indicatorPeople and Culture

How to train employees as you grow your business

By ATB Financial 7 January 2021 4 min read

Equipping your team with the knowledge and skills they need to effectively perform their work is a must, today more than ever before. The millennial generation makes up the majority of the Canadian workforce and their expectations for training are higher than those of their older counterparts, with career progression opportunities cited as one of the most important factors in keeping millennials engaged. 

And that’s not all; 51% of employees will leave their jobs if they don’t receive the formal training that has become an expectation. So it’s clear that you will need to train your team adequately to attract and retain talented people—but how? 


4 steps to training your team

 

1. Make a plan 

Just like when you go on vacation, hire a new employee or embark on just about any new venture, training employees requires a well thought out plan. Without a plan, you might waste time talking about trivial facts and forget to cover all the important content like your mission, vision, values and work processes. 

Don’t sweat. Planning should be easy, because you know everything about your business and the role you’re filling. Remember when your plate became so full of tasks that you started writing down everything you needed to delegate to someone else? And then that list became a job description? Use the tasks on that list as a starting point and then prioritize them based on their difficulty level. You will want to start training with the easiest tasks and then build upon them to avoid overwhelming new team members. 

Once you know the training topics, try your best to make the training enjoyable. Your people will retain more information if they are engaged throughout the training process—and they will be more engaged if the training is presented in an interesting way

A few quick tips for creating an effective training program include: 

  • Conducting a quick Google search for best practices within your industry. You could even adopt another industry’s best practices if they are transferable to your own.
  • Asking for employee feedback. You’ve hired the best, so don’t hesitate to utilize their ideas and skills!
  • Making sure the training strategies align with the culture (or aspirational culture) and values of your business.

 

2. Get your team members to train new employees 

When it comes to training, those who can’t do definitely can’t teach. 

Encouraging your team members to train new hires is a great way to empower and reinforce your trust in them. Also, introducing your new hires to other team members is an easy way to start welcoming them into the team.

There’s nothing less motivating than going to work everyday to a place where you feel isolated and unable to ask for help. As a busy entrepreneur, you spend a lot of time at work. You should make it an enjoyable place to be.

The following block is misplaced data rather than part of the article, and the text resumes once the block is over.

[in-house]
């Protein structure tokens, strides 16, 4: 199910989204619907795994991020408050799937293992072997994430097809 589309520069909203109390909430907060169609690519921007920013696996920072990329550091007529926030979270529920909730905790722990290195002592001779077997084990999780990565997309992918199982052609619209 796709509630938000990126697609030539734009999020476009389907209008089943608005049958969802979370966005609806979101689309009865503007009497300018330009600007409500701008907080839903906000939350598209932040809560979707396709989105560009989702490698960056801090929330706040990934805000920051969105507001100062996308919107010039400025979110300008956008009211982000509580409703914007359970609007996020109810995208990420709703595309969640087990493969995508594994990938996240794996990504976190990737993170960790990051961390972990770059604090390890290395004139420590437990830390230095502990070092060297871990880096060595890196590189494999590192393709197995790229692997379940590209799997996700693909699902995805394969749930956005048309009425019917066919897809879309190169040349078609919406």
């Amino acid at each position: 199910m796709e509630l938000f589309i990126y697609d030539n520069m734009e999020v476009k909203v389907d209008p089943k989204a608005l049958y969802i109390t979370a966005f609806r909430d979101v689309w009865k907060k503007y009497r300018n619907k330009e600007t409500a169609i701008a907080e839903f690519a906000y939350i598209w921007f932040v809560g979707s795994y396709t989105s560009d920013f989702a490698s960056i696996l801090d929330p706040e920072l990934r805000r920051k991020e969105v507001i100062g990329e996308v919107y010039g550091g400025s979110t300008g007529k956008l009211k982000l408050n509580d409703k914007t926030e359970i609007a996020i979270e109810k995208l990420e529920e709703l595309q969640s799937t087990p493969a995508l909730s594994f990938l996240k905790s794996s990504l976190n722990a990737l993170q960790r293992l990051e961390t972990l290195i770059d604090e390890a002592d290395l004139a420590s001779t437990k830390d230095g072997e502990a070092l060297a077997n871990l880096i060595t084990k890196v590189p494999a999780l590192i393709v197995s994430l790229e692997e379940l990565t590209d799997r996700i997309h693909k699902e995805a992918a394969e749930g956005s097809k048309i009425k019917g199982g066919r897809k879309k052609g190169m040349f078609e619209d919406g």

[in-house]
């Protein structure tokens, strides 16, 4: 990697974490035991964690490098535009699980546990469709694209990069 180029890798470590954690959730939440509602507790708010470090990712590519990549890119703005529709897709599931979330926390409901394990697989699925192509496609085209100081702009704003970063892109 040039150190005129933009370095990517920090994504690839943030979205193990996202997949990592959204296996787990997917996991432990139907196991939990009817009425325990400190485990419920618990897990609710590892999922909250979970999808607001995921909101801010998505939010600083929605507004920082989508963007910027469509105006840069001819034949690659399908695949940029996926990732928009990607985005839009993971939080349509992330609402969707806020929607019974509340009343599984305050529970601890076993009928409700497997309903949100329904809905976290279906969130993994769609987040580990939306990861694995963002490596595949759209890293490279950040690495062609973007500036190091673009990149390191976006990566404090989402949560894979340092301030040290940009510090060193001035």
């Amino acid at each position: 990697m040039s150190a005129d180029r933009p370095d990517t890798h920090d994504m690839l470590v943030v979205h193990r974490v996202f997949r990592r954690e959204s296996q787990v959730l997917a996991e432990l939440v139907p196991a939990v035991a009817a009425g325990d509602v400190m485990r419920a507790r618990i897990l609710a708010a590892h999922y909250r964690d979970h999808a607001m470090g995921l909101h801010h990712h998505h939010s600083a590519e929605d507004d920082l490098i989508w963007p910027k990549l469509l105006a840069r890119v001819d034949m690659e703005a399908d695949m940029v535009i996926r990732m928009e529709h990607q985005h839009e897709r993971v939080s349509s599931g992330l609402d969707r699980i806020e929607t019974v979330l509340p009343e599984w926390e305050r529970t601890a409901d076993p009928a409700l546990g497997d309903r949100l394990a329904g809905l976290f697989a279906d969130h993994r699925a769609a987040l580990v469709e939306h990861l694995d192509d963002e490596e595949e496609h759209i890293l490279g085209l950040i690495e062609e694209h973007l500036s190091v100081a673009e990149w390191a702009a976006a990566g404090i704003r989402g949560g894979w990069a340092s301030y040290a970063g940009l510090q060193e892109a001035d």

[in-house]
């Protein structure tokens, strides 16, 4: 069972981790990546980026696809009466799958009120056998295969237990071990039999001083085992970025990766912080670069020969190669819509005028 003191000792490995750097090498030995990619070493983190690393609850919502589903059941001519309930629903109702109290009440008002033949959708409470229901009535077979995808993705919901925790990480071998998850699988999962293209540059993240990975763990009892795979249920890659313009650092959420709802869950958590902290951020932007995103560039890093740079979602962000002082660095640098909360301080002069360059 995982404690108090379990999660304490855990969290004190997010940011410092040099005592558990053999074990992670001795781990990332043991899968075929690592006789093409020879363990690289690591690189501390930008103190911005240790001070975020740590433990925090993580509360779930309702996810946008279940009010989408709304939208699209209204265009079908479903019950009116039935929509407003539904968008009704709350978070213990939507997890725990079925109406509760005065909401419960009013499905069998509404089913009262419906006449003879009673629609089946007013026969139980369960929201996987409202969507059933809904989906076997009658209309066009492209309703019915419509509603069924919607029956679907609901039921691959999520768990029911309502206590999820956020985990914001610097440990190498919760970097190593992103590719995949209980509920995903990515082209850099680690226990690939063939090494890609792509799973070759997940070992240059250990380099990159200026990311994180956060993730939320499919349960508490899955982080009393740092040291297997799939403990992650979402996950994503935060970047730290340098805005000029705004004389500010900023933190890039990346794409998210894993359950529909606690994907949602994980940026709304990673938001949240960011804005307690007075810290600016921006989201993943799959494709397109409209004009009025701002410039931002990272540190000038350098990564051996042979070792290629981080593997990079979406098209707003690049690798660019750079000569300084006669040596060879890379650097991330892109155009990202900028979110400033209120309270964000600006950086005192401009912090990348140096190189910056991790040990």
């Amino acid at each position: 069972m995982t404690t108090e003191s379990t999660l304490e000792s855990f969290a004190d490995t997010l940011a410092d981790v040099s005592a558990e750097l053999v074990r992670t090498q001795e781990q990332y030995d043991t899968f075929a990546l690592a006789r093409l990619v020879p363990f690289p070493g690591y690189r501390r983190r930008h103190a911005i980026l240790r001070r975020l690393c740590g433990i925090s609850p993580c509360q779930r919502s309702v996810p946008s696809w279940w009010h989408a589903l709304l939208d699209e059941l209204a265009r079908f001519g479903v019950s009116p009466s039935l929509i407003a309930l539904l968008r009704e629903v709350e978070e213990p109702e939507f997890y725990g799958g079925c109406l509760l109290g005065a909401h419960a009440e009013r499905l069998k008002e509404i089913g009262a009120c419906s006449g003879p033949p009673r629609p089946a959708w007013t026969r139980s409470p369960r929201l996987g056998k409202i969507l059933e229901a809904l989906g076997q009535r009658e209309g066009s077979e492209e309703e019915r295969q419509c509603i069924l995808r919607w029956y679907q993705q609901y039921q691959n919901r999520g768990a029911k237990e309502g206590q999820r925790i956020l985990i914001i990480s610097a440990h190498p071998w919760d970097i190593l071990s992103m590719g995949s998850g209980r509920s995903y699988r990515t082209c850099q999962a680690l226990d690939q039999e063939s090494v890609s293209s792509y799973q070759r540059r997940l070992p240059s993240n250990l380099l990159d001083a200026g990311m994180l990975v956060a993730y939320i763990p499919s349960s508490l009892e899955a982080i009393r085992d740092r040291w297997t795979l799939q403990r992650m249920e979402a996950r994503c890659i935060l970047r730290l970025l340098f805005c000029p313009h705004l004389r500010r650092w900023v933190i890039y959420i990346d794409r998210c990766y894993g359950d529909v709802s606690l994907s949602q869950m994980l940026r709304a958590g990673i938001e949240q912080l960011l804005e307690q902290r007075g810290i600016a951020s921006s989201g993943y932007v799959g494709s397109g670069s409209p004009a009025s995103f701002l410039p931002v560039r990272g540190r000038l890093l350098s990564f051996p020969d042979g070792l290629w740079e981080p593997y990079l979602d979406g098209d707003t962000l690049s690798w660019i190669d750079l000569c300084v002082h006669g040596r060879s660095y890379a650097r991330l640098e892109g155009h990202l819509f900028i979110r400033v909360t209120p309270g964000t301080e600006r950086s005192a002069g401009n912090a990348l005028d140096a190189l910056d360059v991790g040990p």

3. Train for diversity and inclusion 

In addition to making your workplace an enjoyable place to work, you have to make your workplace an enjoyable place to be yourself—for everyone. When you create a workplace in which everyone feels confident being themselves, that’s when you’ll see your people start to thrive and produce their best work.

While formal diversity and inclusion training makes perfect sense for medium and large organizations, it isn’t always realistic for small businesses, which are constrained by resources. Fortunately, there are some simple and affordable steps you can take to ensure you’re creating an inclusive workplace for your team in the meantime. 

To learn more about how you can effectively include everyone on your team, check out page 33 of the ATB Entrepreneur’s Guide to Growing and Scaling Your Business for Human Resources.

 

4. Build in regular reviews 

Training doesn’t end after you’ve provided your team with all the training materials. Learning is a continuous process that is best executed alongside regular reviews and feedback.

Reviews: You will want to check in with your new hires to ask them how their transition into your workplace is going. Don’t just ask them in passing, as they will probably assure you that “everything is fine!” Instead, you should book time in your calendar to meet formally and inquire about any confusion or frustration your new hires are experiencing. Then you can work together to create a solution, which might be as simple as providing additional training. 

Feedback: Make sure feedback isn’t a one-way street. While you will be evaluating your employees’ work, you should also be asking them how you could improve the training process. Everyone learns differently, and it will benefit both you and your employees if you implement training processes that best serve their needs. Establish a regular cadence for formal reviews with your team members so they can receive constructive feedback from you (talk through what’s going well and where they can improve) and also provide them with an opportunity to share how you can make their work experience better.

 

Training your team is only one of many HR considerations you will need to plan for when expanding your business. Don’t hesitate to consult the ATB Entrepreneur’s Guide to Growing and Scaling Your Business for Human Resources to learn more about implementing HR best practices in your growth-ready business. 

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